Pop Up Thunderstorms Next Few Days (With Explanation!)

YK —  Tuesday, June 18, 2013 6:04 pm

Tonight

Very isolated, hit and miss showers/thunderstorms are possible late tonight. Don’t bet on them, though. Expect lows in the upper 60s, and winds out of the north at 5 mph.

Wednesday – High 88, Chance of an Isolated Thunderstorm 

We’ll wake up to 67, warming to 88, with a lot of humidity.  Dew points in the 60s, summer heat, and a series of VERY weak disturbances (Science Alert! Explanation Below) gives us the chance for pop up afternoon thunderstorms.

Most of the models keep us dry in Nashville, be aware of the thunderstorm chances, and don’t be concerned.

Thursday – High 90, Isolated Thunderstorm Chances Continue

Similar to Wednesday. Pop-Up thunderstorms are possible, and the 90s are back!

The Intern Explains Pop Up Thunderstorms 

Why are pop up thunderstorms in the forecast?  Why are they so hard to predict?

(Editor’s Note:  Science is about to happen…)

There is a “shortwave” (a very weak disturbance mentioned above) in Iowa that is “upstream” (if something is upstream from you it’s going to move downstream) of Middle Tennessee.  This “shortwave” is the final ingredient in giving us pop up thunderstorms.

The first two ingredients being moisture (high dew points) and heat (instability).  Imagine you put a pot of water on the stove, then turn on the stove and set it to boil. There will be steam when the water boils. This is sort of what happens when the sun comes up and the heating of the day begins. The “steam” in the sky is the clouds. A really tall, growing cloud is a thunderstorm.

Now imagine putting a lid on your pot of water to help keep all the steam “energy” inside the pot. The steam is trapped and looking for a way out. The water will continue to boil, build enough energy, and escape in random places on the edges of the pot. This is kind of what happens in the atmosphere — that escaping of energy is like our pop up thunderstorms that happen in almost random locations.  We know there is going to be a thunderstorm – the real question is where.  This is very hard to predict where if not impossible.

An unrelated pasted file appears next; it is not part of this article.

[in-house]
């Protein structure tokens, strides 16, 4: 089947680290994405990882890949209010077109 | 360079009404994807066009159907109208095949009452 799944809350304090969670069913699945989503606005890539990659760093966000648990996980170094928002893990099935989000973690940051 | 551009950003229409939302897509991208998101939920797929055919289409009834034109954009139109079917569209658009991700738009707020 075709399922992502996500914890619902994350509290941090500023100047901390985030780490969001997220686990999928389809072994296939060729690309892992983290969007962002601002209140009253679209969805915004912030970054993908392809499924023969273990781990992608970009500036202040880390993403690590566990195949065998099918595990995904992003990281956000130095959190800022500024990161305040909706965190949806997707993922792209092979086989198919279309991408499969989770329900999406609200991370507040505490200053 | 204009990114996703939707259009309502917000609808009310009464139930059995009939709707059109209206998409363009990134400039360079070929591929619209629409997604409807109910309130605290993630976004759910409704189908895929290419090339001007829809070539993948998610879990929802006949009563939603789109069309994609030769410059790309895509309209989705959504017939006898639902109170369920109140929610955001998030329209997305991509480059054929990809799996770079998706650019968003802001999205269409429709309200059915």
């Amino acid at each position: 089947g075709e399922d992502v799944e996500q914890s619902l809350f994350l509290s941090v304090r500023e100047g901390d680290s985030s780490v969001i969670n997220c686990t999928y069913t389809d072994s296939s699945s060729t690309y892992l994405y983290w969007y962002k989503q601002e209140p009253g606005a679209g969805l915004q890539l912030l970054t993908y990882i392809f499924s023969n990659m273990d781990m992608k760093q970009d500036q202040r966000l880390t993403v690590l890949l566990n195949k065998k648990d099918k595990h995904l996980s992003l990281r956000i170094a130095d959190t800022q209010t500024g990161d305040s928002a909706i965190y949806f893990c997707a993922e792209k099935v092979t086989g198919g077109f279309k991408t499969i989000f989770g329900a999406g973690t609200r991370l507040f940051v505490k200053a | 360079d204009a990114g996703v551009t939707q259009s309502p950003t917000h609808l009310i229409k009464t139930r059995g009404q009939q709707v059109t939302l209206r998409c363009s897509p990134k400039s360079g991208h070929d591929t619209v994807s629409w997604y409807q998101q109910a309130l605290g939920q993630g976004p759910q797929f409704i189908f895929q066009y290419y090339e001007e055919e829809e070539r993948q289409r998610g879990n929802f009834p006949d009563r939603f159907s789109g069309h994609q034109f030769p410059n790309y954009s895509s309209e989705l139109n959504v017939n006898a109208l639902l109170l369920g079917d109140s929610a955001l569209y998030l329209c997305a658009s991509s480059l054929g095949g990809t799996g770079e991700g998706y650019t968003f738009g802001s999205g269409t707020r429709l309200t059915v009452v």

(Editor’s Note:  This is why when you ask “will it rain today?” … Yeah, we don’t know).

Now imagine instead of setting the lid on the pot, you held the down the lid of the pot so none of the steam “energy” can escape the pot (disclaimer don’t try this at home)

(Editor’s Note: last year I was boiling a pot of water to make tea [in the most masculine way possible] and spilled some on my fingers, burning them pretty bad.  This HURTS, but I handled it like a real man {with narcotic pain medication]. Now I use [a masculine] pot holder and handle the pot as if its radioactive. I felt like this was something you needed to know).

When you hold the pot lid down over boiling water, energy is building, then1 of 2 things will happen:

1:  You do the smart thing and turn off the burner. The water cools. This is what happens when the sun goes down. The clouds that were building stop building and die down. This is what we generally see during the summer or extreme severe weather events. Nothing happens because the atmosphere wasn’t “boiling” enough.

2:  You keep the burner on. The boiling water with the lid on it comes off and all that energy comes flying out, giving us pop up thunderstorms or severe super cell thunderstorms (depending on what else is happening in the atmosphere).

The lid on the pot is called a “cap” in the atmosphere. The “cap” happens at the point “up” in the atmosphere where the temperature gets warmer instead of colder. The strength of the cap determines if, when, or how a thunderstorm will begin it’s life.

So, back to the shortwave. It can bust off the cap on the atmosphere. Behold below the shortwave Iowa working down into Middle TN and the rest of the Southeast. This shortwave is strong enough to allow that energy to build just enough, then escape for some weak thunderstorms to pop up. This is a 500 mb (millibar) relative vorticity chart from the GFS model (American model) Tuesday 7 AM – Thursday 1 PM:

 

Your image is loading...

(Editor’s Note: if that was never explained to you before and you don’t understand it, don’t worry, I didn’t either the first 100 times I had this explained to me. But, I think The Intern did a pretty good job of explaining things here. If you disagree, let us know, and we will devise a suitable punishment.)